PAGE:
This winter has been exceptionally challenging for most of the country. If you have experienced some challenges this winter, you probably know all about needing extra firewood to keep warm or adding more blankets to each of the beds in your home.
Here are a few tips for making sure that your home stays warm without putting you or your family at risk for a house fire:
- Keep heaters at least three feet away from drapes, furniture, bedspreads, or any combustible materials. These items can easily get heated up from the temperature of the heater and can either catch fire or melt. If they melt, they could drip hot liquid onto the carpet and start a fire there.
- Never use an extension cord with space heaters. Heaters draw a lot of current and can cause an extension cord to overheat, creating a serious fire hazard. Extensions cords are only meant to be a temporary power source for things like tools or other small appliances that you use for a fixed amount of time. Using a space heater with an extension is not how the cord was intended to be used.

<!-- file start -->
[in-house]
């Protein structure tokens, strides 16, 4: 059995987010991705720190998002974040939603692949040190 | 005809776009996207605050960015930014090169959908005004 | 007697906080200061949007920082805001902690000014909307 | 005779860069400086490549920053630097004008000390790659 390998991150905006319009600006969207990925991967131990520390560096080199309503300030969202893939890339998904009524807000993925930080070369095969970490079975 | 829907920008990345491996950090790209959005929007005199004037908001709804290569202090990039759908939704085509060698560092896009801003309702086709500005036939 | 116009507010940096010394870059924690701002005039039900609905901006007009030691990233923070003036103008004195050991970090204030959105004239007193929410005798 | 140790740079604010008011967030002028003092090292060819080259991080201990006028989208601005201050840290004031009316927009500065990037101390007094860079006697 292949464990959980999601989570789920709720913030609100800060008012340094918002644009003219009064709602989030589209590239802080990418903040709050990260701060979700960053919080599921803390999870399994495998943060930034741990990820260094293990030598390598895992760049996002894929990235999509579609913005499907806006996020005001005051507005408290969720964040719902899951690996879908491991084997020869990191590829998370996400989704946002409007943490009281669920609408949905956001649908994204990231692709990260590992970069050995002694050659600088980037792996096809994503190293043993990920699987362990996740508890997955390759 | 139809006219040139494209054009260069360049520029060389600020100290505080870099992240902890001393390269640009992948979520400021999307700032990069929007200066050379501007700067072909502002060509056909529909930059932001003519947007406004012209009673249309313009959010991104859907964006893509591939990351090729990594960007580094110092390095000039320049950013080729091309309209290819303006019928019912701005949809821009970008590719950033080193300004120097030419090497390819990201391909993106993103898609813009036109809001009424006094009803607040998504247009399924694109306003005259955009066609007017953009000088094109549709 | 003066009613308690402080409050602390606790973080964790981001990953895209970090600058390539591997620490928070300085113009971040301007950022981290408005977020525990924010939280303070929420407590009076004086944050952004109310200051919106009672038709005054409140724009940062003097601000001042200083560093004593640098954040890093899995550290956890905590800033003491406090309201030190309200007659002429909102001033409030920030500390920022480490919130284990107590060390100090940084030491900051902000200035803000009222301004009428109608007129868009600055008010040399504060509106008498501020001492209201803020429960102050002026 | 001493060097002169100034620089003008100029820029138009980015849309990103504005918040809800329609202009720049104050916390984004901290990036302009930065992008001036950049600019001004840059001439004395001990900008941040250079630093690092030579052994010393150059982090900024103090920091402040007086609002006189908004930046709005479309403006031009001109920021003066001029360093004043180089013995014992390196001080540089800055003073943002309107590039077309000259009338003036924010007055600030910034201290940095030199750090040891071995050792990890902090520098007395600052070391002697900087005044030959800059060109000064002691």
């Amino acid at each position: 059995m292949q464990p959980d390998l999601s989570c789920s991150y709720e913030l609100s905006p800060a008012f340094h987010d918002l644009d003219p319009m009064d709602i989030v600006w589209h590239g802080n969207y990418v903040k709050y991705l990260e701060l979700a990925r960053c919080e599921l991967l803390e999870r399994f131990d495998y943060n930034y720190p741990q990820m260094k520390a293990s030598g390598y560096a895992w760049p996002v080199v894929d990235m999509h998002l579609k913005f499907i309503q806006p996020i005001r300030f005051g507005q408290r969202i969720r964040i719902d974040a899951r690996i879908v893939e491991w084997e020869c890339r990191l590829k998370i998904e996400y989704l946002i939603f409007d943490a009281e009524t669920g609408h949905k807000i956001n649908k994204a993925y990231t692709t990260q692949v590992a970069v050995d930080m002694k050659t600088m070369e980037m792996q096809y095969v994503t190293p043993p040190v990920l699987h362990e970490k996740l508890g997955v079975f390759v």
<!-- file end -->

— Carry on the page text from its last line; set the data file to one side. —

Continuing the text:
- Never run a heater cord under carpet or furniture. It can cause the cord to overheat and start a fire. Also, if the cord has any areas of damage where the wires inside are exposed, the carpet could start fire if the wires are overheated.
- Don’t use a space heater in wet or damp areas, and never touch the heater when your body is wet. Water is an excellent conductor of electricity, and even new heaters can have defects. Definitely do not use a space heater anywhere near a bathtub. Bathrooms can get very cold during the severe winter temperatures but, a space heater in the bathroom is more risk than it is benefit.
- Turn your heater off when you leave the room or while you’re sleeping. By the time you notice a problem, it could be too late. Take the extra few seconds to even unplug it so there is no risk of any electrical fire.
If you have some cold areas of the home and you have added space heaters, it is important to use them responsibly and protect your home from any damage.